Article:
- You could commit to trying to get a new job that will pay better but would have to put your normal entrepreneurial pursuits and education on hold as you learn for a new job and transition

Anything we may feel while working a job is a product of our own beliefs and control, but the largest chunk is out of our hands and I still come back from work somedays and hit my head on a wall trying to recoup some energy and focus to get some more leveraged work done- but it's been a brutal slog.

I don't know if there's any other ex-wagies here but most of the freelancers I talk to that make a living said they would never, ever go back to the employee life even for a second, and I can understand why.
 
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Ing

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When you have a job and make it good, there will come a time, where you can reduce hours, use the Pareto principle and reduce the place, the job fills in your day ( in time and thoughts) .
So though you have a job, you will have more and more time to work on whatever you want.
In that hinsight the kind of job is important.
If you work at MC Donalds 8 hrs a day, hour reduction is hard.
If you work as a technical expert, reducing time is possible with rising experience.

So as already mentioned, a high education may be a plus in that hinsight.
 

Kevin88660

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Some people here just need to hear that getting a job isn’t quitting. It isn’t giving up on your dreams. Provision is necessary and worry isn’t a good place to start.

A job can provide relief from your worry and you can always quit any time you want.

My one caveat to this suggestion is not to be a fool and lock yourself to whatever job with liabilities. Control yourself. Make ends meet with the easiest and least time and emotion consuming job that will will provide for you. Afford yourself time to build.

Again… A job is not giving up. As long as you don’t do it foolishly, it’s providing for you and alleviating worry.

For those of you who have zero money and don’t know what to do with yourselves, following this advice might get you closer to the answer and you won’t have zero money anymore.

Unlike other side hustles here, it is also immediate. You don’t have to build anything. You don’t have to complete a project. Sell to anyone. Set up a website. Do your books. Track your expenses. You just have to show up and do what you’re told and they’ll put money in your account on Friday.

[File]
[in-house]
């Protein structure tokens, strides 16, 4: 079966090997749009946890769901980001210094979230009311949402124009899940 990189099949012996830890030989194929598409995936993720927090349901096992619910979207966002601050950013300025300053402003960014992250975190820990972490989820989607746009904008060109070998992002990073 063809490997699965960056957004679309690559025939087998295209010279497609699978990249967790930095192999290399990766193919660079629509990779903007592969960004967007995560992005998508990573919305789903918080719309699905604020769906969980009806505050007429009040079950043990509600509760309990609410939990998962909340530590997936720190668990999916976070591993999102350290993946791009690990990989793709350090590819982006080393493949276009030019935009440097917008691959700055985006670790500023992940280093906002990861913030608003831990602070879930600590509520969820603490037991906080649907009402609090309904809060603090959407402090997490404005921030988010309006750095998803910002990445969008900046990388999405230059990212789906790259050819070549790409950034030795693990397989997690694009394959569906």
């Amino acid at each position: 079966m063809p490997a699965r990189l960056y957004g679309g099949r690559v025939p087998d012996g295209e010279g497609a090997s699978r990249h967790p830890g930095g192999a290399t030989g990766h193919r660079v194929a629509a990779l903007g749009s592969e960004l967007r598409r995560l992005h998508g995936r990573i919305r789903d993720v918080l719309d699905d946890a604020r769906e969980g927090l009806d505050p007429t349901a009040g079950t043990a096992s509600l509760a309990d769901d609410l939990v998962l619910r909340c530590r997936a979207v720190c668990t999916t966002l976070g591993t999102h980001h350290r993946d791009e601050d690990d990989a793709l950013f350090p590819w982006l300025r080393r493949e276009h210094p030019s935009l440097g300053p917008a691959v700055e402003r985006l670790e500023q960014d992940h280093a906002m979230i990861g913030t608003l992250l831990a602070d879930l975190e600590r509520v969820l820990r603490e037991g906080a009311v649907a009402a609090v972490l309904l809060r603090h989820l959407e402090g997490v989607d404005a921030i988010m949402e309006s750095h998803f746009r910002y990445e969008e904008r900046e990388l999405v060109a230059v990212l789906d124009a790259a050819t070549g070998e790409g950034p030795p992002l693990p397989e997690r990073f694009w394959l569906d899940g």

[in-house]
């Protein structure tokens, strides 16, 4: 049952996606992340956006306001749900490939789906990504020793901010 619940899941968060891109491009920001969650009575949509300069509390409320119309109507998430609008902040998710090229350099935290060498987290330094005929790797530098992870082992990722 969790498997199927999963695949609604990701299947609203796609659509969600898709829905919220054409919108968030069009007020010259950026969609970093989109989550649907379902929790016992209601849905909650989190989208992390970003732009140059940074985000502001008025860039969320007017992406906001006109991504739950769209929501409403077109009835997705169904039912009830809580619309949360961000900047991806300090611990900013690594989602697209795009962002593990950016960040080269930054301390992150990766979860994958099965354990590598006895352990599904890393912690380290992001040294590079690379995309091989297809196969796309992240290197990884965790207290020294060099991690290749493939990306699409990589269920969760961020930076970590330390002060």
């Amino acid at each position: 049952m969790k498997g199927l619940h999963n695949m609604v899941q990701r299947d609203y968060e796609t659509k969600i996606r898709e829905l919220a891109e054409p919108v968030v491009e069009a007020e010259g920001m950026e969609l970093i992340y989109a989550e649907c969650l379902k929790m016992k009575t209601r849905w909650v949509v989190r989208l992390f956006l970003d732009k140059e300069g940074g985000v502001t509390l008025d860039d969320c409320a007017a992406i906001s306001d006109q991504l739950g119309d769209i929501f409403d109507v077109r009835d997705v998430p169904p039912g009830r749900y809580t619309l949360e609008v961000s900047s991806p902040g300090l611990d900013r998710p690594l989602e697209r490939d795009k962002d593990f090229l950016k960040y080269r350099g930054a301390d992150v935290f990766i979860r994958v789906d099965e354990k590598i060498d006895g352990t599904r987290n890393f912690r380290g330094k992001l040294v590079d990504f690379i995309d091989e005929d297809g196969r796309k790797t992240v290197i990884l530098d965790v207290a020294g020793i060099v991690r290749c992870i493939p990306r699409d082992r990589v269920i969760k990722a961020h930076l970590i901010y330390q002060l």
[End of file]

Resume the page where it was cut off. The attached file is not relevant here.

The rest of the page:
You can quit in a month if that’s all it takes. It is NOT GIVING UP. It is GRIT! It is doing what it takes even if it’s the last thing you want to do.

Survival doesn’t have to be that hard. Thriving is what’s worth the effort.
A job is not just "not giving up", it is a necessity for most people for all dreams.

Where do you get the money to fund your idea?

Who pays for the bill before your business turns profitable in N years?

Everything in your life stops when you become cashflow negative.
 

Belesarius

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Most of the Most successful and moderately successful people had Jobs. Nearly all businesses are build in an industry in which the founder is extremely knowledgeable in? How to you build this knowledge? Working a job. A job also gives you inside into problems that you can never be aware of as an outsider.
 
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JAJT

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I quit my job to focus on entrepreneurship 100% years and years ago. I ran three businesses that failed to bring me the results I wanted and because I had no job, I was also forced to pull money from the businesses to live on more than I'd like. The last business I closed down was a very expensive misstep that set me back financially quite a bit. I had also been putting off various house maintenance things and other expenses for a number of years, instead focusing on the businesses, and that caught up with me as well. I was left with no job, no businesses and a bunch of debt and expenses that needed to be paid down.

I licked my wounds and got a stable job that pays what I needed it to. That's what I've been doing the last few years and why I've had no progress updates and less posting activity on here than I used to. I've been working, paying things down, fixing shit in my life, and saving up for the next business.

As a result, I'm now ready to get back on the entrepreneurial saddle. I'll be starting a new business by year's end (and more than likely in the next few months) while I continue to work the job.